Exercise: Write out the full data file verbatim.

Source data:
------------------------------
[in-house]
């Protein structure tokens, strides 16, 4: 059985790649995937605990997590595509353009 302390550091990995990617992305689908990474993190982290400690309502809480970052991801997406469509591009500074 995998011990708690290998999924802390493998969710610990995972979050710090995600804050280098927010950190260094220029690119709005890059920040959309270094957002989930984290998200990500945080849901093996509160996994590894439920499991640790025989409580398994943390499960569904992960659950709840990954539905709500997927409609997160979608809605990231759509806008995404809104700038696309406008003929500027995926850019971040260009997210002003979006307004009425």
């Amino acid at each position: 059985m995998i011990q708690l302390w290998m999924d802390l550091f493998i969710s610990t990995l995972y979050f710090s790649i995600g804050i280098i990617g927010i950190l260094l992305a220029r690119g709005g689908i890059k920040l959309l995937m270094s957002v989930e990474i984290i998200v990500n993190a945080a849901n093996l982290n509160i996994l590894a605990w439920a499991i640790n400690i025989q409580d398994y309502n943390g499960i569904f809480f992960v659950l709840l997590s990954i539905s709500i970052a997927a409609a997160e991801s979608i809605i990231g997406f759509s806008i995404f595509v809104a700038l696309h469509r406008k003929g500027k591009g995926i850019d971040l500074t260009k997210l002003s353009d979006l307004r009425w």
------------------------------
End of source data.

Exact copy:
[in-house]
């Protein structure tokens, strides 16, 4: 059985790649995937605990997590595509353009 302390550091990995990617992305689908990474993190982290400690309502809480970052991801997406469509591009500074 995998011990708690290998999924802390493998969710610990995972979050710090995600804050280098927010950190260094220029690119709005890059920040959309270094957002989930984290998200990500945080849901093996509160996994590894439920499991640790025989409580398994943390499960569904992960659950709840990954539905709500997927409609997160979608809605990231759509806008995404809104700038696309406008003929500027995926850019971040260009997210002003979006307004009425």
């Amino acid at each position: 059985m995998i011990q708690l302390w290998m999924d802390l550091f493998i969710s610990t990995l995972y979050f710090s790649i995600g804050i280098i990617g927010i950190l260094l992305a220029r690119g709005g689908i890059k920040l959309l995937m270094s957002v989930e990474i984290i998200v990500n993190a945080a849901n093996l982290n509160i996994l590894a605990w439920a499991i640790n400690i025989q409580d398994y309502n943390g499960i569904f809480f992960v659950l709840l997590s990954i539905s709500i970052a997927a409609a997160e991801s979608i809605i990231g997406f759509s806008i995404f595509v809104a700038l696309h469509r406008k003929g500027k591009g995926i850019d971040l500074t260009k997210l002003s353009d979006l307004r009425w």